Sunday Soapbox. Some opinions require lots of words and elaboration. This is my Sunday Soapbox, not-so-briefly-stated commentary from one Daily Herald editor, and shamelessly stolen from the Saturday feature with almost the same name.
Hitting close to home: Boy, does a story about a tragedy take on heightened significance when it involves someone you know. The story and photos filed by Political Editor Mike Riopell would have been riveting under any byline, but I pored over every word of how his parents' Washington home was destroyed by one of last Sunday's tornadoes. Mike's folks were safely ensconced at Mike's Springfield home when the weather hit, but they knew only from a family friend that their dog had survived. During the drive to Washington, Mike and his dad learned the house had been among the many destroyed. Still, Mike's story underscored the resilience and good humor people show under the worst adversity. The Riopells were "overwhelmed" with offers of help and support; Mike's dad was proud that most of the furniture he had built survived the EF-4 twister. But my favorite line in the story was this bit of comedic irony:
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"A Sun-Times photographer took our picture, which was great, because I've always wanted to be in the newspaper."
Congratulations, Mike; you did a great job as a reporter, writer, photographer, social media poster. And as a son.
Saved the dogs? I can't claim to know if two of our recent stories saved the lives of a couple of ill and elderly dogs, but I'd like to think so. When we first wrote about Lisa Spakowski, who was ticketed for having too many dogs in her Wood Dale house, the city attorney unequivocally said three's the limit in residential areas. That initial Page 1 story, replete with photos of the five dogs, all of whom have some tick-borne illness, drew a mostly sympathetic response for Spakowski, who runs a nonprofit dog rescue operation. She told reporter Robert Sanchez she'd likely have to put down two of the pets because no one else would be able to adequately care for dogs in that condition. But when Spakowski's court date rolled around this past week, the city struck a more conciliatory note. She initially had 10 dogs, and city attorney Patrick Bond noted that she'd whittled the number down to five. Furthermore, he told Sanchez, the city council was "willing to sit down and discuss this and try to meet on some common ground."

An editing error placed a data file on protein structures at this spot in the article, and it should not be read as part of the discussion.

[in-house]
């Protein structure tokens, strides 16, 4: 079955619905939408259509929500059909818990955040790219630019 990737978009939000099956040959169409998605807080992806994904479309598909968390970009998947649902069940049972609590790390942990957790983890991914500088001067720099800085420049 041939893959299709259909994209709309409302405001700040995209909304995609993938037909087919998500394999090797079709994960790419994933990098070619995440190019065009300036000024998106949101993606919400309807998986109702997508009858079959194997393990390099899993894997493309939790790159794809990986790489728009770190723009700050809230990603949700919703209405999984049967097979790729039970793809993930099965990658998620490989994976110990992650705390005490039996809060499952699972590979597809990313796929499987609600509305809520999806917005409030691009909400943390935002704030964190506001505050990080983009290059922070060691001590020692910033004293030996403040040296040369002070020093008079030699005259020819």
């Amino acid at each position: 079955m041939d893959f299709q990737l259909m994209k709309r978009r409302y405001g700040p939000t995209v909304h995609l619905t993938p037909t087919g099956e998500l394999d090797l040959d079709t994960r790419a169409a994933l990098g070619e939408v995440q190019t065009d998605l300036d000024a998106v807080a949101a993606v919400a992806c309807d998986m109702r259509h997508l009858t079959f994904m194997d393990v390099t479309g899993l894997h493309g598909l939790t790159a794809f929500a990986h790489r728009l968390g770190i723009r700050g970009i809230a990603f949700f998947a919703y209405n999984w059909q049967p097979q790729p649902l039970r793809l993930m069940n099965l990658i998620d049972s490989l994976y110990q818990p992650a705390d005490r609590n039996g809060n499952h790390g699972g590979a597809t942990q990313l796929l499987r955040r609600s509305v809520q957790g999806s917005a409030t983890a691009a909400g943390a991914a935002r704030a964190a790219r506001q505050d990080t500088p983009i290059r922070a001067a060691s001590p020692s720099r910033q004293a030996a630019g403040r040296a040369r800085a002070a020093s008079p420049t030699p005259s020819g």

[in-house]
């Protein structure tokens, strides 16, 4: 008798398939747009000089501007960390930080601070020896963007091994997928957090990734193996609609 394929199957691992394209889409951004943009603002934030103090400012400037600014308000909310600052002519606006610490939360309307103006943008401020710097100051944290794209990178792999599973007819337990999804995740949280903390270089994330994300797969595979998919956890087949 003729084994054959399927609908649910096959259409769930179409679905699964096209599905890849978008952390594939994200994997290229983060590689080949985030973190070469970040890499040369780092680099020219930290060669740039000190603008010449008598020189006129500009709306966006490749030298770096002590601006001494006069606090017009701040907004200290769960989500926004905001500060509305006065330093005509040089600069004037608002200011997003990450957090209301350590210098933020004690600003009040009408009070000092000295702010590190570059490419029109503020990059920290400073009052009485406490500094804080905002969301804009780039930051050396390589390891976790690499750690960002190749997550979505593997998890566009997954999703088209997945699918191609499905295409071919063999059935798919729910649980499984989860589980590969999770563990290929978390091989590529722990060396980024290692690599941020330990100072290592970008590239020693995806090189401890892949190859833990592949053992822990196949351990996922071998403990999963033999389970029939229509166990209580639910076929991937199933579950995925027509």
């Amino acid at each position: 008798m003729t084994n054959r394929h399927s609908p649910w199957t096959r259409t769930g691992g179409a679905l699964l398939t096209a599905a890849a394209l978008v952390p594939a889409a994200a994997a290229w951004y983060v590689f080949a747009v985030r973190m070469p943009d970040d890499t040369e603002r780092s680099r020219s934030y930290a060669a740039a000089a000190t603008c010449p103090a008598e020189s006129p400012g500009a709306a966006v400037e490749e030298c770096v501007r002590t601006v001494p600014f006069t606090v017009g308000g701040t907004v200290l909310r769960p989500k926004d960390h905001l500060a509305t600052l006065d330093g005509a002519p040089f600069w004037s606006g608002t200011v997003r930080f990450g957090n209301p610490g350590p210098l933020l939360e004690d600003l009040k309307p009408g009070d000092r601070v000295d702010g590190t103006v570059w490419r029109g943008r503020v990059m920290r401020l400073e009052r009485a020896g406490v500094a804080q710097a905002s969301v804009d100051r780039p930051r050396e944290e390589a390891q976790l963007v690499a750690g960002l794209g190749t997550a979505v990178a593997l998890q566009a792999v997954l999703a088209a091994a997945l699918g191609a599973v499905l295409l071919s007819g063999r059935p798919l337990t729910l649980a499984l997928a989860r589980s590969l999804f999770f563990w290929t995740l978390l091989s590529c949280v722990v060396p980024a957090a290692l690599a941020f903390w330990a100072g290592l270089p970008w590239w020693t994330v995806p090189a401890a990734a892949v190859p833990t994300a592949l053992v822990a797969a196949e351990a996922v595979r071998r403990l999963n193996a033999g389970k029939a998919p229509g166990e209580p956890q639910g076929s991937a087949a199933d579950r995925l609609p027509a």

Whatever the motivation, I say good for Wood Dale. Sounds like more humane heads have prevailed.
Texting controversy? A text message awaited Stacy Klodz immediately after she addressed the Carpentersville village board last week. She took the side of full-time firefighters, who have been at odds with the village over the staffing of fire stations. Klodz was chastised via text message by Regina Rehberg, wife of Trustee Kevin Rehberg, for not disclosing that her mother is a Carpentersville firefighter, something the village board has known "for weeks."
"Thought you should have been more transparent about that," Rehberg's text message stated.
Was Rehberg's text message a bit brusque, borderline rude, presumptuous? Quite possibly. Klodz said it amounted to the village creating "a bullying environment," and forwarded the offending text messages to the village board and others. She told staff writer Lenore Adkins, "We need to feel safe to speak without retribution."
But in this day and age, it shouldn't have been a huge surprise. Take a stand on anything, in virtually any venue, particularly a public government meeting, and be prepared for someone to take an opposing view. Often stridently so.